4. The improvement defined in claim 3 wherein said rearward portion of said current contact member is provided with an annularly oriented, eccentric cam surface and wherein said head member is provided with an element projecting into said head member bore, the portion of the head member bore into which said rearward portion of said current contact member is received and into which said element projects being of substantially larger diameter than the outside diameter of said current contact member such that said rearward portion of said current contact member is unsupported on its side diametric from the point of coaction with said projecting element so as to provide substantially three force contact points along said current contact member and slight flexure of said rearward portion of said current contact member when said current contact member is rotated into binding engagement with said projecting element, said region of enlarged diameter of said head member bore also forming a pressure chamber for reception of shielding gas and distribution through said anNularly arranged ports.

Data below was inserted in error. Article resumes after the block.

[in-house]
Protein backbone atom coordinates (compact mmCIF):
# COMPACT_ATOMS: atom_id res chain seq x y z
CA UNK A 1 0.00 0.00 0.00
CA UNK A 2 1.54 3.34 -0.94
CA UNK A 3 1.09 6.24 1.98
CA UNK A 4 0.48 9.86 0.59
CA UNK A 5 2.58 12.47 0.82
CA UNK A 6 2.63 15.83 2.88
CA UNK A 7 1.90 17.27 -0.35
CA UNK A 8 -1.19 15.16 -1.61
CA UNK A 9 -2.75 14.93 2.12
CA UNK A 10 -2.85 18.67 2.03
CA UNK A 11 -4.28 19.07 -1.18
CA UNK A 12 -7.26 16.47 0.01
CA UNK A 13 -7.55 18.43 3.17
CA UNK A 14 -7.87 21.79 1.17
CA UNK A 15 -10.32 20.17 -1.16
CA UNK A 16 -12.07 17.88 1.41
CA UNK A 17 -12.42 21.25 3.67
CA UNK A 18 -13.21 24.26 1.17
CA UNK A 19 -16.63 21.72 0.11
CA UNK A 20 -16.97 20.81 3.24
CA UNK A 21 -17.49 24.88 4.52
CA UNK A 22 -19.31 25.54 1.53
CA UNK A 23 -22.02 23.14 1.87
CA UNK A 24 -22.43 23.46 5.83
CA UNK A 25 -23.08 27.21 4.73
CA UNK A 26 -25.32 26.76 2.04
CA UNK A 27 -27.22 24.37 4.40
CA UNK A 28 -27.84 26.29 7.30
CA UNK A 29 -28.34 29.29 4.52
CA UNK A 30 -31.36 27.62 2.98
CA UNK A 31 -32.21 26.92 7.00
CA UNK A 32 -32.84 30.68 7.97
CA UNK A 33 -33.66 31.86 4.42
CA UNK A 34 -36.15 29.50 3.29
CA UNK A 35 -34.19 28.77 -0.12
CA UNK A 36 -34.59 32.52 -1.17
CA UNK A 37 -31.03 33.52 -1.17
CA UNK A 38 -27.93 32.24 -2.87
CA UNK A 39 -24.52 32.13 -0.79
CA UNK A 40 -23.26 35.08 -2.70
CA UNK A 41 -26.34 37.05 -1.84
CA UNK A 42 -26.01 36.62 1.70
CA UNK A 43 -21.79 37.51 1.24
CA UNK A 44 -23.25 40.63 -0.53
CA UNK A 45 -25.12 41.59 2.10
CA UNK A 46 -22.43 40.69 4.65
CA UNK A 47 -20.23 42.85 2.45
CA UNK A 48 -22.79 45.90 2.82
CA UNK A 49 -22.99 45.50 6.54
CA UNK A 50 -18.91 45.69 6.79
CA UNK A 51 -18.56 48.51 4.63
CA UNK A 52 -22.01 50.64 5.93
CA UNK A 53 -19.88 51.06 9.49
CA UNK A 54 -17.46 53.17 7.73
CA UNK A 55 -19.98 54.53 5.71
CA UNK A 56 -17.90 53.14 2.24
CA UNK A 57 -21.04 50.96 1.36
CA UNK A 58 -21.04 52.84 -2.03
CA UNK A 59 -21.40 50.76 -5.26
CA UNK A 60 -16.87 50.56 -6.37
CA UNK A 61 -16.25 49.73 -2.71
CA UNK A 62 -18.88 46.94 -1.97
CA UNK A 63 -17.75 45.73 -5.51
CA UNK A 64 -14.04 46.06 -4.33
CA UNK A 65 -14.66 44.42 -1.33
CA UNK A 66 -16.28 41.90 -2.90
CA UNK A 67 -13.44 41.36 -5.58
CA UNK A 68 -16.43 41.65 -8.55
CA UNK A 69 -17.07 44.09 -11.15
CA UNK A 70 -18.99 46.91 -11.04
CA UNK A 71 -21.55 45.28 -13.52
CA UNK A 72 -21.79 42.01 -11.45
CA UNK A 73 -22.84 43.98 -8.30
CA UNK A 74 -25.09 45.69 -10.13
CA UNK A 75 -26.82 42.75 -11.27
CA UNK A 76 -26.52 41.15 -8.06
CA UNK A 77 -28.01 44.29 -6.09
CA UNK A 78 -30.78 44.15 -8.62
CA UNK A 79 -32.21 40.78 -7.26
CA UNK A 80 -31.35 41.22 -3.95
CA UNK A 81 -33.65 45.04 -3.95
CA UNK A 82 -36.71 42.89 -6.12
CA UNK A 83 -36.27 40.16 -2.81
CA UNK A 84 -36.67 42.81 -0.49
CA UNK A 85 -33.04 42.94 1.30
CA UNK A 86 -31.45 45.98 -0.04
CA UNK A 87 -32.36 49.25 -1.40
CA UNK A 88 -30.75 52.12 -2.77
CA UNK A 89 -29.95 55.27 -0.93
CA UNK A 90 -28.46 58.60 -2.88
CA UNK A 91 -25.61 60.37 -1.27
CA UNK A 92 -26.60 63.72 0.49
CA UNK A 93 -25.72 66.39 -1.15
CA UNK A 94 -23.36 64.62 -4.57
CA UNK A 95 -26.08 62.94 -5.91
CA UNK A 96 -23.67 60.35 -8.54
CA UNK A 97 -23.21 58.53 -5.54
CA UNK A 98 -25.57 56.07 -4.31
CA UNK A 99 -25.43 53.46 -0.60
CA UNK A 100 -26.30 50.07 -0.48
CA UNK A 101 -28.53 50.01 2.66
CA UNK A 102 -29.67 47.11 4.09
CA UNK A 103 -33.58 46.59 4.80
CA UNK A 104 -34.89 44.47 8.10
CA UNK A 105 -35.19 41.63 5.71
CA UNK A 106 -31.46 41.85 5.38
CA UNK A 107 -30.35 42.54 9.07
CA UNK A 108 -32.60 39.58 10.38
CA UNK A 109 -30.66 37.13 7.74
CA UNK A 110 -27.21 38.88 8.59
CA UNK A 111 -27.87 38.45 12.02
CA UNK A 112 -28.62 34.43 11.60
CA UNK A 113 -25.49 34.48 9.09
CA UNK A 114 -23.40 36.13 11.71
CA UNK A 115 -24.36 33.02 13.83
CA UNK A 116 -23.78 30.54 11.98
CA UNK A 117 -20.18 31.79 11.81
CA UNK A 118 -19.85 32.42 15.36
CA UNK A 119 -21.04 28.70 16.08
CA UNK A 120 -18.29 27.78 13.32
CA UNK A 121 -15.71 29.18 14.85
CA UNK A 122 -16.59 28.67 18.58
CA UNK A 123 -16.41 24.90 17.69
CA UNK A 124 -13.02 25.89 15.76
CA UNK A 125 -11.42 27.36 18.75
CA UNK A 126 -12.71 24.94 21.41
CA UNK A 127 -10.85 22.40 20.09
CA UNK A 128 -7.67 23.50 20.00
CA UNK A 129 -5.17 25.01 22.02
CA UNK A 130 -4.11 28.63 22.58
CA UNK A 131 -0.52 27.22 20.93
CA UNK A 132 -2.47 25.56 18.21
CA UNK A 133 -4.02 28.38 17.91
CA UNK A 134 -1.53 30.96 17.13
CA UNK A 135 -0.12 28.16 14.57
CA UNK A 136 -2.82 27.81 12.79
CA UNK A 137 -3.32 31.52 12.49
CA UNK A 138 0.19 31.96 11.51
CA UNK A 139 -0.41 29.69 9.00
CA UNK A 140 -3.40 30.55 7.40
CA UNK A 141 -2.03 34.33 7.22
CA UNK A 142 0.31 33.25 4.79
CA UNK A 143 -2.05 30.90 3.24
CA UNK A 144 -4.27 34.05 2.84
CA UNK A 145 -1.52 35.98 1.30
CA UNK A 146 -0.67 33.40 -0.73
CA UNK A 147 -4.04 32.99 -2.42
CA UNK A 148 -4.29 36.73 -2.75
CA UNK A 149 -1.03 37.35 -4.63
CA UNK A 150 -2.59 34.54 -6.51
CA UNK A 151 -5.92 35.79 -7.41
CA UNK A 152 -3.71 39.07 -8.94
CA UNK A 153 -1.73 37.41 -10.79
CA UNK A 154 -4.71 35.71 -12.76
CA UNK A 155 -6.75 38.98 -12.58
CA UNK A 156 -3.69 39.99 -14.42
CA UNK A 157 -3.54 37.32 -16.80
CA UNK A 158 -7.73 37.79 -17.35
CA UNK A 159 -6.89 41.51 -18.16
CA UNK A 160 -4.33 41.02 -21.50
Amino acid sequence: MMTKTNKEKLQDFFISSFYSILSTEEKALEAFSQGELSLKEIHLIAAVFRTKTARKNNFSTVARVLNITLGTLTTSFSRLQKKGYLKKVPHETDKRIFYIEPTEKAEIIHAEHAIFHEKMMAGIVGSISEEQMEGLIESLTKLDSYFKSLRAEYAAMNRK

US3676640D 1969-06-05 1969-06-05 Arc welding gun Expired - Lifetime US3676640A (en)

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Cited By (27)

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US3731048A (en) * 1972-03-03 1973-05-01 Ogden Eng Corp Air cooled welding gun
DE3034542A1 (en) * 1979-09-14 1981-04-02 Trw Inc Method and device for contamination-free stud welding
US4306137A (en) * 1978-05-16 1981-12-15 Trw Inc. Method and apparatus for conducting smut-free stud welding
FR2521471A1 (en) * 1982-02-16 1983-08-19 Performance Process Internal B Torch for arc welding with neutral atmosphere
US4560858A (en) * 1984-08-28 1985-12-24 Ashton Wray, Jr. Long wearing contact tip for inert gas arc welding
US4788387A (en) * 1985-10-30 1988-11-29 Omron Tateisi Electronics Co. Limit switch with curved or partly spherical convex cover
EP0480837A2 (en) * 1990-10-10 1992-04-15 Hercules Incorporated Improved gas shield for welding
US20040121102A1 (en) * 2002-12-20 2004-06-24 Nexpress Solutions Llc Fluoroelastomer roller for a fusing station
US6930281B2 (en) 2003-10-02 2005-08-16 Illinois Tool Works Inc. System for cooling a welding device